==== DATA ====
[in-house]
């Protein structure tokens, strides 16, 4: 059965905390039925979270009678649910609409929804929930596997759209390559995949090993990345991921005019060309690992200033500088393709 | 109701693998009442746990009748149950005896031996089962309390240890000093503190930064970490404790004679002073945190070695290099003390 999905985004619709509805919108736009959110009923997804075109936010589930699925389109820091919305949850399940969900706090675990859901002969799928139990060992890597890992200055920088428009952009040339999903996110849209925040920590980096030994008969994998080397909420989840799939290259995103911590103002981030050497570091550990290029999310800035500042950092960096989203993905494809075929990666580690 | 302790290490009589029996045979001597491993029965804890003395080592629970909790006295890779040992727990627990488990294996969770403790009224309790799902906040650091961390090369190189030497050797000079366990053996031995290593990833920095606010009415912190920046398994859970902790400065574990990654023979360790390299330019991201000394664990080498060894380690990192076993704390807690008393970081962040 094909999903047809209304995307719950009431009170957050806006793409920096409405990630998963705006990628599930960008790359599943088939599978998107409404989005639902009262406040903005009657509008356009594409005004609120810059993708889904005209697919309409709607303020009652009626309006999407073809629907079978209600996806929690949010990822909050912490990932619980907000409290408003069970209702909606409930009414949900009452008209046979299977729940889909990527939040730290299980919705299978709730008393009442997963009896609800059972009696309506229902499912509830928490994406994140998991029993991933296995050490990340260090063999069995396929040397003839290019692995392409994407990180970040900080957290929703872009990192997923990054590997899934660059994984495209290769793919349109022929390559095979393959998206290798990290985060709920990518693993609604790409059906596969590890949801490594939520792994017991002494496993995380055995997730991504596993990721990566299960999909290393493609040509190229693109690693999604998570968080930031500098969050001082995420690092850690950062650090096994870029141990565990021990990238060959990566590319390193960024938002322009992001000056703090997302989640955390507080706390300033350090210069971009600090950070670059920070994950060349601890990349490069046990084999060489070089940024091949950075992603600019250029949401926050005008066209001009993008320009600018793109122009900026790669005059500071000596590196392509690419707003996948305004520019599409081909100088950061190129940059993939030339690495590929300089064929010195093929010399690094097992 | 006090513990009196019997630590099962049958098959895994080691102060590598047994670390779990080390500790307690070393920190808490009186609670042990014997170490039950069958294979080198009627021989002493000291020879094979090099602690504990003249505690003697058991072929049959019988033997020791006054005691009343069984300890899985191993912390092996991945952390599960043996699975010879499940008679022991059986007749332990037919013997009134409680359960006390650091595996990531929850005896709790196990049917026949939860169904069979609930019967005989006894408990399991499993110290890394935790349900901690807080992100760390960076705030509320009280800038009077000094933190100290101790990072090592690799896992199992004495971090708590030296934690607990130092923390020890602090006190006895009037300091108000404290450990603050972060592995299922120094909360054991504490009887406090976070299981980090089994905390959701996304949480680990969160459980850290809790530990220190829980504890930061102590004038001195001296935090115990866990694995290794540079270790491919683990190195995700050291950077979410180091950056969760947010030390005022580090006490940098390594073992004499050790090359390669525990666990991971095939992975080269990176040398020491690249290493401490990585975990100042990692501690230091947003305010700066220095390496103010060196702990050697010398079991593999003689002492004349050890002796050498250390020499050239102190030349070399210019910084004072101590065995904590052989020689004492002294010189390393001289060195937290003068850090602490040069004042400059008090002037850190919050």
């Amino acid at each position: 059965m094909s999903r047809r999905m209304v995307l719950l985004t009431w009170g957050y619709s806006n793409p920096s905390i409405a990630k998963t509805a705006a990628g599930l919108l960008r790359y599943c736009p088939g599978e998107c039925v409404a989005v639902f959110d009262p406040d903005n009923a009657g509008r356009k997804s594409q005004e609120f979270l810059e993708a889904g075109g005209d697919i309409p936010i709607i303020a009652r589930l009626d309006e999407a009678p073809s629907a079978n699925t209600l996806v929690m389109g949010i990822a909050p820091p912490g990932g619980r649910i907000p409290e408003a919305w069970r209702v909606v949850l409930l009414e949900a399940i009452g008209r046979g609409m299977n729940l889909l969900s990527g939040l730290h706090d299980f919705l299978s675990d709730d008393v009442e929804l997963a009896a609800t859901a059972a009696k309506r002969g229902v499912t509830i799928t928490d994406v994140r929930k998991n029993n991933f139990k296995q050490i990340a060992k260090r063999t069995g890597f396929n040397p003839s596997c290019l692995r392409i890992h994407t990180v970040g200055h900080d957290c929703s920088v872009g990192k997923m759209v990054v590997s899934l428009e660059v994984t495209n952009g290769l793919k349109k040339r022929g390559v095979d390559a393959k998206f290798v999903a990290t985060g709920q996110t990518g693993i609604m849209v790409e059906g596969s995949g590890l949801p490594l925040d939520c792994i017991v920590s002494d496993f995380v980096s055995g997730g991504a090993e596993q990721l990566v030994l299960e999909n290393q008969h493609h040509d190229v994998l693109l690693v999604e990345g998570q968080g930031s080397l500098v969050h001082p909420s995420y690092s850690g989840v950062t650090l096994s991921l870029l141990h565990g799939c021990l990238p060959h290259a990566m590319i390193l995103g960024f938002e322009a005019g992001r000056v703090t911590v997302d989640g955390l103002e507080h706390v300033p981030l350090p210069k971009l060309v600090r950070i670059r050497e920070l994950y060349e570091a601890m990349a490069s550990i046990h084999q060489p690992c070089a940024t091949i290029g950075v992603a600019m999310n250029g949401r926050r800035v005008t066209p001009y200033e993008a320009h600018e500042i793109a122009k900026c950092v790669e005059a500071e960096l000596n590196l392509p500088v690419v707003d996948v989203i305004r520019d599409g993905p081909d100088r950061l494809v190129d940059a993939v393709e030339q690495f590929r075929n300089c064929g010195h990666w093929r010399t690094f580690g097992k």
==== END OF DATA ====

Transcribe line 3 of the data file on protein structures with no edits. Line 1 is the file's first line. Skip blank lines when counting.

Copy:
């Amino acid at each position: 059965m094909s999903r047809r999905m209304v995307l719950l985004t009431w009170g957050y619709s806006n793409p920096s905390i409405a990630k998963t509805a705006a990628g599930l919108l960008r790359y599943c736009p088939g599978e998107c039925v409404a989005v639902f959110d009262p406040d903005n009923a009657g509008r356009k997804s594409q005004e609120f979270l810059e993708a889904g075109g005209d697919i309409p936010i709607i303020a009652r589930l009626d309006e999407a009678p073809s629907a079978n699925t209600l996806v929690m389109g949010i990822a909050p820091p912490g990932g619980r649910i907000p409290e408003a919305w069970r209702v909606v949850l409930l009414e949900a399940i009452g008209r046979g609409m299977n729940l889909l969900s990527g939040l730290h706090d299980f919705l299978s675990d709730d008393v009442e929804l997963a009896a609800t859901a059972a009696k309506r002969g229902v499912t509830i799928t928490d994406v994140r929930k998991n029993n991933f139990k296995q050490i990340a060992k260090r063999t069995g890597f396929n040397p003839s596997c290019l692995r392409i890992h994407t990180v970040g200055h900080d957290c929703s920088v872009g990192k997923m759209v990054v590997s899934l428009e660059v994984t495209n952009g290769l793919k349109k040339r022929g390559v095979d390559a393959k998206f290798v999903a990290t985060g709920q996110t990518g693993i609604m849209v790409e059906g596969s995949g590890l949801p490594l925040d939520c792994i017991v920590s002494d496993f995380v980096s055995g997730g991504a090993e596993q990721l990566v030994l299960e999909n290393q008969h493609h040509d190229v994998l693109l690693v999604e990345g998570q968080g930031s080397l500098v969050h001082p909420s995420y690092s850690g989840v950062t650090l096994s991921l870029l141990h565990g799939c021990l990238p060959h290259a990566m590319i390193l995103g960024f938002e322009a005019g992001r000056v703090t911590v997302d989640g955390l103002e507080h706390v300033p981030l350090p210069k971009l060309v600090r950070i670059r050497e920070l994950y060349e570091a601890m990349a490069s550990i046990h084999q060489p690992c070089a940024t091949i290029g950075v992603a600019m999310n250029g949401r926050r800035v005008t066209p001009y200033e993008a320009h600018e500042i793109a122009k900026c950092v790669e005059a500071e960096l000596n590196l392509p500088v690419v707003d996948v989203i305004r520019d599409g993905p081909d100088r950061l494809v190129d940059a993939v393709e030339q690495f590929r075929n300089c064929g010195h990666w093929r010399t690094f580690g097992k």